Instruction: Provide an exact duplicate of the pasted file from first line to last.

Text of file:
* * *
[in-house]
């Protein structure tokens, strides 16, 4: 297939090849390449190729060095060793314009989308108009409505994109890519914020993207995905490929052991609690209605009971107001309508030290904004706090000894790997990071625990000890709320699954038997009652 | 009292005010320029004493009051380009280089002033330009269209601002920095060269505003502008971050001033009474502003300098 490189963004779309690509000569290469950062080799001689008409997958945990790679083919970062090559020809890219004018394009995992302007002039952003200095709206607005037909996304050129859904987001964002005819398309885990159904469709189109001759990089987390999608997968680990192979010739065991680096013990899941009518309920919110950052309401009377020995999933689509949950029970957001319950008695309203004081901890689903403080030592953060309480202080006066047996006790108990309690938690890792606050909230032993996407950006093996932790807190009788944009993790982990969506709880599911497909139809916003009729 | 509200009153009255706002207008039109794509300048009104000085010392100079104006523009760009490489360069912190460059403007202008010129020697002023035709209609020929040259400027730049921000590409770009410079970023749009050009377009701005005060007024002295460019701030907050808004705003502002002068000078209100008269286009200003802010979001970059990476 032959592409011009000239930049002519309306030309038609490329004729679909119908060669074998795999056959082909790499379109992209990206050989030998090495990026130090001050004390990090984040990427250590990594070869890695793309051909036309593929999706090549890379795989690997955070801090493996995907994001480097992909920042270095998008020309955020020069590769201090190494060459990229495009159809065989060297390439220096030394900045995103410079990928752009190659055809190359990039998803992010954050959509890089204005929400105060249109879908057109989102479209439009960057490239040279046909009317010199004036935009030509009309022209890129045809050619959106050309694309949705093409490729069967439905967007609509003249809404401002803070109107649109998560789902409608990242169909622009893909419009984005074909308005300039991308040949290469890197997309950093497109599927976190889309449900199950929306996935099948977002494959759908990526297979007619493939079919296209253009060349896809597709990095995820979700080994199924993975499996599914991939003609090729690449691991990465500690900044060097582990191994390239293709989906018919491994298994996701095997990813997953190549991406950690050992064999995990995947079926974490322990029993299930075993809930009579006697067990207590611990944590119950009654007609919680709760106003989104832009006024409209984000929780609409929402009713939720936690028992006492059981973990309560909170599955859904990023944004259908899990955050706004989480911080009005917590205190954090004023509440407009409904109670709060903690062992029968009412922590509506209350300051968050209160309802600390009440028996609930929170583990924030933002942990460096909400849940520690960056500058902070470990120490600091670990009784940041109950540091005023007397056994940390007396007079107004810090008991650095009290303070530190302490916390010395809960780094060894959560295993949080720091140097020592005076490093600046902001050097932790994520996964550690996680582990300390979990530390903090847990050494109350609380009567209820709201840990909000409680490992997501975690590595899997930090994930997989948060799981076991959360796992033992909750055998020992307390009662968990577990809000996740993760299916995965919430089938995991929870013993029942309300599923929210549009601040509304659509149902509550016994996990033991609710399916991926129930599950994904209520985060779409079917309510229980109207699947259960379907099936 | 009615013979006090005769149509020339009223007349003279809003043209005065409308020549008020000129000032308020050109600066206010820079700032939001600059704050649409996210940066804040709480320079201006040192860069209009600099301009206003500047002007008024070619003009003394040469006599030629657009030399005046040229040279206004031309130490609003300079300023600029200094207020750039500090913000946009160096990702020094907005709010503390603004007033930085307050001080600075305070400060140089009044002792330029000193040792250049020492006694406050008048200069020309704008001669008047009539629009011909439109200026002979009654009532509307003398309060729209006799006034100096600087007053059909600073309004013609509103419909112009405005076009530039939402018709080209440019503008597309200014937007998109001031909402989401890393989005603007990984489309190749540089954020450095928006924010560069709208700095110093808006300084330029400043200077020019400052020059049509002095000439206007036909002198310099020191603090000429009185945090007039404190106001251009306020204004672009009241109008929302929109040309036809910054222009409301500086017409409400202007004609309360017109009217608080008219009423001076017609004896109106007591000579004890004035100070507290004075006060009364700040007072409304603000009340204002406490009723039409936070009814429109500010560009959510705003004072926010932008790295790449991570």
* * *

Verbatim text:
[in-house]
């Protein structure tokens, strides 16, 4: 297939090849390449190729060095060793314009989308108009409505994109890519914020993207995905490929052991609690209605009971107001309508030290904004706090000894790997990071625990000890709320699954038997009652 | 009292005010320029004493009051380009280089002033330009269209601002920095060269505003502008971050001033009474502003300098 490189963004779309690509000569290469950062080799001689008409997958945990790679083919970062090559020809890219004018394009995992302007002039952003200095709206607005037909996304050129859904987001964002005819398309885990159904469709189109001759990089987390999608997968680990192979010739065991680096013990899941009518309920919110950052309401009377020995999933689509949950029970957001319950008695309203004081901890689903403080030592953060309480202080006066047996006790108990309690938690890792606050909230032993996407950006093996932790807190009788944009993790982990969506709880599911497909139809916003009729 | 509200009153009255706002207008039109794509300048009104000085010392100079104006523009760009490489360069912190460059403007202008010129020697002023035709209609020929040259400027730049921000590409770009410079970023749009050009377009701005005060007024002295460019701030907050808004705003502002002068000078209100008269286009200003802010979001970059990476 032959592409011009000239930049002519309306030309038609490329004729679909119908060669074998795999056959082909790499379109992209990206050989030998090495990026130090001050004390990090984040990427250590990594070869890695793309051909036309593929999706090549890379795989690997955070801090493996995907994001480097992909920042270095998008020309955020020069590769201090190494060459990229495009159809065989060297390439220096030394900045995103410079990928752009190659055809190359990039998803992010954050959509890089204005929400105060249109879908057109989102479209439009960057490239040279046909009317010199004036935009030509009309022209890129045809050619959106050309694309949705093409490729069967439905967007609509003249809404401002803070109107649109998560789902409608990242169909622009893909419009984005074909308005300039991308040949290469890197997309950093497109599927976190889309449900199950929306996935099948977002494959759908990526297979007619493939079919296209253009060349896809597709990095995820979700080994199924993975499996599914991939003609090729690449691991990465500690900044060097582990191994390239293709989906018919491994298994996701095997990813997953190549991406950690050992064999995990995947079926974490322990029993299930075993809930009579006697067990207590611990944590119950009654007609919680709760106003989104832009006024409209984000929780609409929402009713939720936690028992006492059981973990309560909170599955859904990023944004259908899990955050706004989480911080009005917590205190954090004023509440407009409904109670709060903690062992029968009412922590509506209350300051968050209160309802600390009440028996609930929170583990924030933002942990460096909400849940520690960056500058902070470990120490600091670990009784940041109950540091005023007397056994940390007396007079107004810090008991650095009290303070530190302490916390010395809960780094060894959560295993949080720091140097020592005076490093600046902001050097932790994520996964550690996680582990300390979990530390903090847990050494109350609380009567209820709201840990909000409680490992997501975690590595899997930090994930997989948060799981076991959360796992033992909750055998020992307390009662968990577990809000996740993760299916995965919430089938995991929870013993029942309300599923929210549009601040509304659509149902509550016994996990033991609710399916991926129930599950994904209520985060779409079917309510229980109207699947259960379907099936 | 009615013979006090005769149509020339009223007349003279809003043209005065409308020549008020000129000032308020050109600066206010820079700032939001600059704050649409996210940066804040709480320079201006040192860069209009600099301009206003500047002007008024070619003009003394040469006599030629657009030399005046040229040279206004031309130490609003300079300023600029200094207020750039500090913000946009160096990702020094907005709010503390603004007033930085307050001080600075305070400060140089009044002792330029000193040792250049020492006694406050008048200069020309704008001669008047009539629009011909439109200026002979009654009532509307003398309060729209006799006034100096600087007053059909600073309004013609509103419909112009405005076009530039939402018709080209440019503008597309200014937007998109001031909402989401890393989005603007990984489309190749540089954020450095928006924010560069709208700095110093808006300084330029400043200077020019400052020059049509002095000439206007036909002198310099020191603090000429009185945090007039404190106001251009306020204004672009009241109008929302929109040309036809910054222009409301500086017409409400202007004609309360017109009217608080008219009423001076017609004896109106007591000579004890004035100070507290004075006060009364700040007072409304603000009340204002406490009723039409936070009814429109500010560009959510705003004072926010932008790295790449991570």